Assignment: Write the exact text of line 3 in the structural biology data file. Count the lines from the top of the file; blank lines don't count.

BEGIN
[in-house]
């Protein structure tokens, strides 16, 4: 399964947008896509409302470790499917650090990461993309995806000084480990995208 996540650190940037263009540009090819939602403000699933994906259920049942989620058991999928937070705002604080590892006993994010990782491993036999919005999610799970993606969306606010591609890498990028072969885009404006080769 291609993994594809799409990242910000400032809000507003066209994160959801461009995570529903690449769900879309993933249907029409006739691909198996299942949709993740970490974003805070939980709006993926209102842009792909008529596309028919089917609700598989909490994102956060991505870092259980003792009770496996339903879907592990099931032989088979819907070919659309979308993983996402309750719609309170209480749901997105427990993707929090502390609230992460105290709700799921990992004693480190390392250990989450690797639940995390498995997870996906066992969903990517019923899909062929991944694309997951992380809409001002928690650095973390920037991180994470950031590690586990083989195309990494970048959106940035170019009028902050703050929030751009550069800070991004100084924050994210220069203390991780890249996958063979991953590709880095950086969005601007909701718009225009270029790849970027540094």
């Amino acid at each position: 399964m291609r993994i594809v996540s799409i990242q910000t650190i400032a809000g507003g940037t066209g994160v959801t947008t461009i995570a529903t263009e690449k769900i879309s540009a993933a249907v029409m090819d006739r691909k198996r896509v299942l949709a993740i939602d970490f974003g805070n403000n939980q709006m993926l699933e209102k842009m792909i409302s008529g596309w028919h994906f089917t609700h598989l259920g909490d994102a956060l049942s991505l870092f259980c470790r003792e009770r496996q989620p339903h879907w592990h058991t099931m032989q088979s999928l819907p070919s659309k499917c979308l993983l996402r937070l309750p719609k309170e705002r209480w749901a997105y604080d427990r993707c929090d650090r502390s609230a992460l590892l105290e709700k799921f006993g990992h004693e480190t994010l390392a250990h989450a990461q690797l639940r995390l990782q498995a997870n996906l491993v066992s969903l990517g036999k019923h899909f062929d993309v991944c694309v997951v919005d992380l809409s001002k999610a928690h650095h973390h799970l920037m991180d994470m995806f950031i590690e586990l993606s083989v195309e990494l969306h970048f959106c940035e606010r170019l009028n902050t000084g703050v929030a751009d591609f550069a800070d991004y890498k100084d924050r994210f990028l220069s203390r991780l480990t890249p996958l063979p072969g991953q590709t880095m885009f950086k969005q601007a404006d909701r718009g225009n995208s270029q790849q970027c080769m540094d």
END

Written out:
């Amino acid at each position: 399964m291609r993994i594809v996540s799409i990242q910000t650190i400032a809000g507003g940037t066209g994160v959801t947008t461009i995570a529903t263009e690449k769900i879309s540009a993933a249907v029409m090819d006739r691909k198996r896509v299942l949709a993740i939602d970490f974003g805070n403000n939980q709006m993926l699933e209102k842009m792909i409302s008529g596309w028919h994906f089917t609700h598989l259920g909490d994102a956060l049942s991505l870092f259980c470790r003792e009770r496996q989620p339903h879907w592990h058991t099931m032989q088979s999928l819907p070919s659309k499917c979308l993983l996402r937070l309750p719609k309170e705002r209480w749901a997105y604080d427990r993707c929090d650090r502390s609230a992460l590892l105290e709700k799921f006993g990992h004693e480190t994010l390392a250990h989450a990461q690797l639940r995390l990782q498995a997870n996906l491993v066992s969903l990517g036999k019923h899909f062929d993309v991944c694309v997951v919005d992380l809409s001002k999610a928690h650095h973390h799970l920037m991180d994470m995806f950031i590690e586990l993606s083989v195309e990494l969306h970048f959106c940035e606010r170019l009028n902050t000084g703050v929030a751009d591609f550069a800070d991004y890498k100084d924050r994210f990028l220069s203390r991780l480990t890249p996958l063979p072969g991953q590709t880095m885009f950086k969005q601007a404006d909701r718009g225009n995208s270029q790849q970027c080769m540094d």